Cloyd, Jordan M. and Elliott, Dawn M.
Recently, an abundant and organized network of elastic fibers was observed in nondegenerated human disc using immunostaining histochemistry, suggesting a functional role for elastin. While degenerative changes in the disc extracellular matrix composition are well known, changes in elastin content that may accompany degeneration have not been reported. The objective of this study was to measure the site-specific changes in elastin content that accompany disc degeneration using a quantitative, dye-binding assay to assess elastin levels. Human discs were assigned a degenerative grade by 3 independent orthopedic surgeons based on gross morphology. Samples were taken from the outer anulus fibrosus (OAF), inner AF (IAF) and nucleus pulposus (NP). Elastin content was measured using a specific, dye-binding assay and normalized to dry weight and collagen content, which was measured via a hydroxyproline assay.The authors concluded that based on the location-dependent degenerative changes, with highest increases in the IAF, elastin may function to restore lamellar structure under radial loads that potentially cause delamination.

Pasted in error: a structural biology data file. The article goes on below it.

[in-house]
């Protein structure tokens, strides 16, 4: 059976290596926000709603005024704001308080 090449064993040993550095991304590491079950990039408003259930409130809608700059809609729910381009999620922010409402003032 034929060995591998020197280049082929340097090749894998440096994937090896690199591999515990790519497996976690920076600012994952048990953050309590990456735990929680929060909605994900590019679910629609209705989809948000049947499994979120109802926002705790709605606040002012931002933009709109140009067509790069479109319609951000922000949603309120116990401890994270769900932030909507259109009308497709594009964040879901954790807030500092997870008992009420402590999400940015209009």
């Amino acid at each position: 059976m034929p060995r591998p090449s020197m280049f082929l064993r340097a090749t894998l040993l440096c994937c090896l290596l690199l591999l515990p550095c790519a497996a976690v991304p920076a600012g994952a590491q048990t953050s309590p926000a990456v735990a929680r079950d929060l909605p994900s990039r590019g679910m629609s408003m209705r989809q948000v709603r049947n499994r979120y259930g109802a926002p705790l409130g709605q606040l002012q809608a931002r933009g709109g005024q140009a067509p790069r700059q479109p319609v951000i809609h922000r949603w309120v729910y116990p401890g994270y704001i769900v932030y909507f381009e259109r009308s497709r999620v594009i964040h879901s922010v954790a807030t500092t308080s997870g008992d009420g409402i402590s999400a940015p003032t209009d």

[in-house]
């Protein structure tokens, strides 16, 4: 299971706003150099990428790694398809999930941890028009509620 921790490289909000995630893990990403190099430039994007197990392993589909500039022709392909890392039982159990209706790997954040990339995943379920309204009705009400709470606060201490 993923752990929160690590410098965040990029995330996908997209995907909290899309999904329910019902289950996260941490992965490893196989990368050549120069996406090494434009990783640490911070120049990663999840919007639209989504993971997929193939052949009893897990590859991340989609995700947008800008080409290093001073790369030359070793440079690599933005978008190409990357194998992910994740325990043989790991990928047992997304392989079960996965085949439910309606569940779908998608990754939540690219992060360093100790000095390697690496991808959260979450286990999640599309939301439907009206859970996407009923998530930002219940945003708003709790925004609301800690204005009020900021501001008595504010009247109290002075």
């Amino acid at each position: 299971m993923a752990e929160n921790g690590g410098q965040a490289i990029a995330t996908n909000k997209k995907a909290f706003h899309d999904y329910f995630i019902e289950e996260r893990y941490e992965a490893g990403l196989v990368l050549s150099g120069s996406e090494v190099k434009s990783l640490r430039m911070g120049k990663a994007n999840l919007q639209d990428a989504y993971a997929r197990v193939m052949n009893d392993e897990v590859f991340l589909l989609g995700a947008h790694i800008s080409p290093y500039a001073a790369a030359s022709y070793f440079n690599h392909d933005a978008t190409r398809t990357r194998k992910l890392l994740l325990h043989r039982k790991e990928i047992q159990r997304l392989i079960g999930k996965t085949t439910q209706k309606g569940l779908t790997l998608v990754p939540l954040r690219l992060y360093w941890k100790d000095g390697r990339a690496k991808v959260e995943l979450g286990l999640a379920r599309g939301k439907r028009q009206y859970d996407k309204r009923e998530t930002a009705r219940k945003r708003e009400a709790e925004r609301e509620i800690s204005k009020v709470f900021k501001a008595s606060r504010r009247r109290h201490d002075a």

Spine. 2007, 32(17), 1826-1831.